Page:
Tag Archives: book review

Learning to “linger with the givenness of the present moment”: A Review of A Song for Issy Bradley

A surprising number of Mormon novels came out in 2014, but none of them seemed to receive as much attention as Carys Bray’s A Song for Issy Bradley. Admittedly, when I first learned about the novel, I yawned. Jenn Ashworth’s The Friday Gospels had just given us a novel about a dysfunctional Mormon family in the United Kingdom, so nothing about Issy Bradley seemed all that original. For this reason, perhaps, I took my time getting to the novel—a delay I now regret. While A Song for Issy Bradley is not the One Mighty and Strong Novel avid #MormonLit watchers are waiting for, it is an impressive addition to a growing list of well-written and finely-crafted twenty-first century Mormon novels.

A Song for Issy Bradley takes place within a small Mormon community in Southport, a coastal town in the United Kingdom. Its main characters, the Bradleys, are a typical LDS family with too many obligations and hardly any time to fulfill them. When the novel opens, their home is on the brink of bedlam. It is seven-year-old Jacob’s birthday, and his friends from school are coming over for a party. Ian, the family patriarch and ward bishop, is on his way out the door to tend to a chronically-needy ward member. This makes the morning more stressful for Claire, his wife, who feels the burden of her husband’s calling and struggles to meet cultural pressures that ask her “to make a willing sacrifice” of his presence (28). Ian, after all, is the kind of bishop who can’t refuse a petitioner. Although he has difficulty discerning the Spirit in his work, he tries to do everything by the book—literally, the Handbook of Instructions—and be there for people as “Jesus would do if he were here” (44). Unfortunately, that often means not being there for his own family, which frustrates Claire, a convert, who tends to be less rigid in her Mormon practice and belief.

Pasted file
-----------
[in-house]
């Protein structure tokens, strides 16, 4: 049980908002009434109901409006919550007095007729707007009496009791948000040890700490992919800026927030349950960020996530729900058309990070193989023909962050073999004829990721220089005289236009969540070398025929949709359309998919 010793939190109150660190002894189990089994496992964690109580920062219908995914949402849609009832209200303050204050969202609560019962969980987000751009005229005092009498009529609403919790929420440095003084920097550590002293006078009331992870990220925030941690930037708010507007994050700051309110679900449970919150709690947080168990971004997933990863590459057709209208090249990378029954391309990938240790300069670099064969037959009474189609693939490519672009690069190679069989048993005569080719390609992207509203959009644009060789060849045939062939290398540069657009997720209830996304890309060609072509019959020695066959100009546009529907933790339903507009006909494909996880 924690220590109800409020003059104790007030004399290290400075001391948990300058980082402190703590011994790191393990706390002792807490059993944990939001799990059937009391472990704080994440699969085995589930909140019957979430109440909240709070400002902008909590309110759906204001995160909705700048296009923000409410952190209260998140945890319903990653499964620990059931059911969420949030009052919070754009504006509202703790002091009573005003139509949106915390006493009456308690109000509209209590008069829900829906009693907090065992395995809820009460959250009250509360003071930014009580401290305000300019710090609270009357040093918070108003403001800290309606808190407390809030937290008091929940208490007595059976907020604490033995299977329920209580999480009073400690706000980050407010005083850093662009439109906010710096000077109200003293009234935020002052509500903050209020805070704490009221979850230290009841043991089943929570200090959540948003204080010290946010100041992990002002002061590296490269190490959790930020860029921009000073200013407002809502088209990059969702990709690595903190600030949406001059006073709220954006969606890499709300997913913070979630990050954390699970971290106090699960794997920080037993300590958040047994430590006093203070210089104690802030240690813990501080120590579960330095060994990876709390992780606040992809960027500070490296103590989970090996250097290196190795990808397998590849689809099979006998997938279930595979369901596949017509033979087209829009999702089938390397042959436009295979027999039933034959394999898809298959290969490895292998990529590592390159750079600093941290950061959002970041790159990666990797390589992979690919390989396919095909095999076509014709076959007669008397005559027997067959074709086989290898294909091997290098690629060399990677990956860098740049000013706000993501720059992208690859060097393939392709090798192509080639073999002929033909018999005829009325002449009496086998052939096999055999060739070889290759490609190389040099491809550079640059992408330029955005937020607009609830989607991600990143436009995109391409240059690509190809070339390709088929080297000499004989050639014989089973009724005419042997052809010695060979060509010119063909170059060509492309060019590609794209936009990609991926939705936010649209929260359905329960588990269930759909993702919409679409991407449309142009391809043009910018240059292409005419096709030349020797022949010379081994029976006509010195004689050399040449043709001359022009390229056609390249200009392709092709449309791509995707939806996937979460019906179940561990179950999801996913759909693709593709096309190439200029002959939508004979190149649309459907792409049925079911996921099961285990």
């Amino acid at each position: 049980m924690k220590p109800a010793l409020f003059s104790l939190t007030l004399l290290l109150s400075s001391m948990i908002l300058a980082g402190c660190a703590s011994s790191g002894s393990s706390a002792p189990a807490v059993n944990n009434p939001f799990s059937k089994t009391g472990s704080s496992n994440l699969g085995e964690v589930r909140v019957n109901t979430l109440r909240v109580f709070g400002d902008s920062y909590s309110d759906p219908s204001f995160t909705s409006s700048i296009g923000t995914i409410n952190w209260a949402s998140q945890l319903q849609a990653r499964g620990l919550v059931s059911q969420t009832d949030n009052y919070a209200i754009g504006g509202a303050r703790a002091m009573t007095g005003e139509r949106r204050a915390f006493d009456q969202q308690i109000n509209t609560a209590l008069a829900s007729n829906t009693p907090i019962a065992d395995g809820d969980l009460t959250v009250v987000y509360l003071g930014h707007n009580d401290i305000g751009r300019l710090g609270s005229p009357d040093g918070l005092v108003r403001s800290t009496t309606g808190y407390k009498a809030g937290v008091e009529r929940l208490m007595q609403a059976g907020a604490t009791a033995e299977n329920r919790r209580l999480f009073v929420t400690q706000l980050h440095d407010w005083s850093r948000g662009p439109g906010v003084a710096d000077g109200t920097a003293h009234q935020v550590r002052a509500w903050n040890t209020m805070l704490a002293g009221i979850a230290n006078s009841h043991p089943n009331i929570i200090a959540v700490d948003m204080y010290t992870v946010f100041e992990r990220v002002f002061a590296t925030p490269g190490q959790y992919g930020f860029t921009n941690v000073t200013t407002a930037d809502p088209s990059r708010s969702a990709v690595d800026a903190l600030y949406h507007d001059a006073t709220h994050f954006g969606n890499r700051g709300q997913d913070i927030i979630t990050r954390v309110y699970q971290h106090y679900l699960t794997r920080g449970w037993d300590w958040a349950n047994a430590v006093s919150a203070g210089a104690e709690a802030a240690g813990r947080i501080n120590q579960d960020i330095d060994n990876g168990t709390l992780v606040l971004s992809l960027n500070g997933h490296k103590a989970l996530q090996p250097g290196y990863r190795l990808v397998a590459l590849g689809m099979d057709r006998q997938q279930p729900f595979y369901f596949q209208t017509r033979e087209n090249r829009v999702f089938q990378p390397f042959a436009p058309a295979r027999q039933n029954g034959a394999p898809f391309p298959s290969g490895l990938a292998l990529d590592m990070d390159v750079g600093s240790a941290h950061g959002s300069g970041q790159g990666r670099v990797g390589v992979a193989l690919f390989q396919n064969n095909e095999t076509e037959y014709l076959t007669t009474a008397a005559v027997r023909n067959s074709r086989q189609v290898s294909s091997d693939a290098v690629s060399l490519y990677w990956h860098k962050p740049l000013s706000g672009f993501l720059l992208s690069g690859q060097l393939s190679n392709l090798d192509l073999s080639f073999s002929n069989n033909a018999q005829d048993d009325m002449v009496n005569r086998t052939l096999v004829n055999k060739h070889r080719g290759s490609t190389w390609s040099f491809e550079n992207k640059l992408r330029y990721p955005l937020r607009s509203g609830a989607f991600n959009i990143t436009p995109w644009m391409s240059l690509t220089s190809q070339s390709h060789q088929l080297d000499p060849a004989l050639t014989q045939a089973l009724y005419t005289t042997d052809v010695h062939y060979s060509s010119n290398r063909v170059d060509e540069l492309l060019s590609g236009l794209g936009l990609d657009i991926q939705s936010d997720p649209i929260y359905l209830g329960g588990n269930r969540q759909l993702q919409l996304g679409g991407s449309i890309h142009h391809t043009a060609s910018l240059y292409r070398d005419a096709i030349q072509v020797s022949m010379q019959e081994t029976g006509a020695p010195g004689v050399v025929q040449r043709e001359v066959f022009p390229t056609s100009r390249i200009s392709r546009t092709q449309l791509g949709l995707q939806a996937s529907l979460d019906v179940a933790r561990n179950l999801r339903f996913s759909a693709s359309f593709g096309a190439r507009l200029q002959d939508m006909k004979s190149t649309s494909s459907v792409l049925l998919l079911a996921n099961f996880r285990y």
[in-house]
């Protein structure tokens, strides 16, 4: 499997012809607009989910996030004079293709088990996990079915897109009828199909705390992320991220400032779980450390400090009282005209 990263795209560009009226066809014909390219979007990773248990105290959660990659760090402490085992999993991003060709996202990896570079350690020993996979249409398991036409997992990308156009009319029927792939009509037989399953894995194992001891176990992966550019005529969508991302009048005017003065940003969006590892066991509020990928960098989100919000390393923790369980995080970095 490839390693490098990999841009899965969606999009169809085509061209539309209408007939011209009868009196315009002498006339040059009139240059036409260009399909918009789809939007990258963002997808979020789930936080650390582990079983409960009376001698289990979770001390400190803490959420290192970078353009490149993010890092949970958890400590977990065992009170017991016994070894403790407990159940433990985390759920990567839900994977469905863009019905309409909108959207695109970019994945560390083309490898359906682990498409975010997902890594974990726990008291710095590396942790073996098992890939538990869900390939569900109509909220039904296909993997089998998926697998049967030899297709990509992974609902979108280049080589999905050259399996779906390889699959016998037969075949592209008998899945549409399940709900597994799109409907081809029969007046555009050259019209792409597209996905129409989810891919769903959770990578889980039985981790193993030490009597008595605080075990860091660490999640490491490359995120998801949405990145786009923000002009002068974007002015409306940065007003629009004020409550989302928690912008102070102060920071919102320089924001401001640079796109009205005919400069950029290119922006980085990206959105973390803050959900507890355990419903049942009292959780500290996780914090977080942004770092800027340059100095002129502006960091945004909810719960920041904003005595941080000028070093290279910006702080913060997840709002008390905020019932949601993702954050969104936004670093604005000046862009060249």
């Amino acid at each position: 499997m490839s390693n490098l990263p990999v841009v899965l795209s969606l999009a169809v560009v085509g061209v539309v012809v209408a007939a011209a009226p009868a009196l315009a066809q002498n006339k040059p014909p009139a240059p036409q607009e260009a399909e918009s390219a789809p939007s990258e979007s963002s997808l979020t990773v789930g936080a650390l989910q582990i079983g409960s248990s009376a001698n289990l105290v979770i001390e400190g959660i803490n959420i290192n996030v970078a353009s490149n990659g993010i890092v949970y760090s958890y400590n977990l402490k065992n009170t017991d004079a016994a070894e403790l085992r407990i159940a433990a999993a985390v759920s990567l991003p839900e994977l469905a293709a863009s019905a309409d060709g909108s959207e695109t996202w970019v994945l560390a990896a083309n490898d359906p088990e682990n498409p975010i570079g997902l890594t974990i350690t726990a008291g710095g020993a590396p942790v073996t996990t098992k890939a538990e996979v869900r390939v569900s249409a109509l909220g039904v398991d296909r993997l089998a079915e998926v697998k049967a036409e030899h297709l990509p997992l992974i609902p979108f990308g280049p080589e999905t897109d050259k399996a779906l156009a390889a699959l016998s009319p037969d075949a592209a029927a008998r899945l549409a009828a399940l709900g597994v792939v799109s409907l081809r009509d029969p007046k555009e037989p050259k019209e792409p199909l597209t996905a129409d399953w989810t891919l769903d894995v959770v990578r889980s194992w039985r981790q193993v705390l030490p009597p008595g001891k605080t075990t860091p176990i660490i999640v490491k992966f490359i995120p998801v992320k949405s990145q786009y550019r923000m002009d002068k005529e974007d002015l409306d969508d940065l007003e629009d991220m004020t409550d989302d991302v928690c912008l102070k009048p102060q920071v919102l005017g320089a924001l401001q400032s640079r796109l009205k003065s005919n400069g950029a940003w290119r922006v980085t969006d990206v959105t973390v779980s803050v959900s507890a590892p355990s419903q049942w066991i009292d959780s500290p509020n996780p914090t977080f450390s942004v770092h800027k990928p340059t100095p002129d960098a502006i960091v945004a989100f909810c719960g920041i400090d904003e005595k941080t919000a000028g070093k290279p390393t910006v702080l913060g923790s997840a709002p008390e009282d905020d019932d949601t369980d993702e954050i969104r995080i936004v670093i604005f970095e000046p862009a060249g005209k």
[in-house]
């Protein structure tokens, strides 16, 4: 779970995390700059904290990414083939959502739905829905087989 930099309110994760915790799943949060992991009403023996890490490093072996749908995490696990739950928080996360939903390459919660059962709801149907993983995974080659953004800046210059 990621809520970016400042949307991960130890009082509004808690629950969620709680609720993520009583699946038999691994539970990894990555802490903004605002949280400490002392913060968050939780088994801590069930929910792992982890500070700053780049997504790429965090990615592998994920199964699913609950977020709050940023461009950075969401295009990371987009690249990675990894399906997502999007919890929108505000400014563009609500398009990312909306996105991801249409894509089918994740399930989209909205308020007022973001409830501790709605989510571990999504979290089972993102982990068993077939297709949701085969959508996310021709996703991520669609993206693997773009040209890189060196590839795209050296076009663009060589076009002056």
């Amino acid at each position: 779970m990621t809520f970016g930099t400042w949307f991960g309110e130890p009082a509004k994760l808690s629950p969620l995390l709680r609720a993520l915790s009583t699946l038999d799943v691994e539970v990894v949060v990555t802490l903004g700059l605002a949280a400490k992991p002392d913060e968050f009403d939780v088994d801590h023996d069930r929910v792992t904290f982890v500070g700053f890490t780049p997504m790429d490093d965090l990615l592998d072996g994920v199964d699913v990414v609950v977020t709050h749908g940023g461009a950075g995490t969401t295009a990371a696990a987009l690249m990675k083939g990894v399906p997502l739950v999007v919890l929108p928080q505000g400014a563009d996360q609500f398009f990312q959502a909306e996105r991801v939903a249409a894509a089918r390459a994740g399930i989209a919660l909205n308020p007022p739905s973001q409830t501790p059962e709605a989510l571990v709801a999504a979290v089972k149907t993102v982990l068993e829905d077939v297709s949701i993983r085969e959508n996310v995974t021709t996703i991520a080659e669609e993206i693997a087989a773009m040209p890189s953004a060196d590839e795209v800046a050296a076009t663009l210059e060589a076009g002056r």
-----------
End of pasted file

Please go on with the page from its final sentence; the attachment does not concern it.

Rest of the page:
Rounding out the Bradley family are their four children—Zippy, Alma, Jacob, and Issy—each named for characters in scripture.[i] Zippy, a teenager, is adrift in a sea of kitschy chastity object lessons and tactless admonitions to dress modestly. Alma, a deacon, is a rebel who would rather play soccer than pass the sacrament. Jacob, the seven-year-old, is a firm believer in the mystical world of the primary manual. And Issy, the youngest daughter, is the object of everyone’s love. She is the glue the holds them together.

Continue reading Learning to “linger with the givenness of the present moment”: A Review of A Song for Issy Bradley

Terryl and Fiona Givens’ The Crucible of Doubt: A Review

Recently, the cover of Terryl and Fiona Givens’ The Crucible of Doubt: Reflections on the Quest for Faith has been splashed across seemingly every major Mormon blog as reviewers have praised its frankness and lack of “theological Twinkies.” I myself preordered a copy of the book shortly before its release—and subtly endorsed it—based solely on the high praise of many early reviews; my admiration for the authors’ previous book, The God Who Weeps; and my respect for Givens themselves, who have become vocal champions of what we might call the “New Faithful” of Mormonism. Since The God Who Weeps, that is, the Givens have come to represent an alternative approach to faithful Mormon practice that seeks to change certain culturally-inscribed attitudes and practices by modifying the tone and focus of the dominant discourse of contemporary Mormonism. (To get a sense of what I mean, I recommend listening to interviews with the Givens on Mormon Stories and other podcasts. Or read their books.) Buying the book, and encouraging others to read it, seemed like a safe bet a month ago. And now that I’ve read the book, I can say, with great relief, that it was. The Crucible of Doubt is a beautiful book, and you should read it as soon as possible.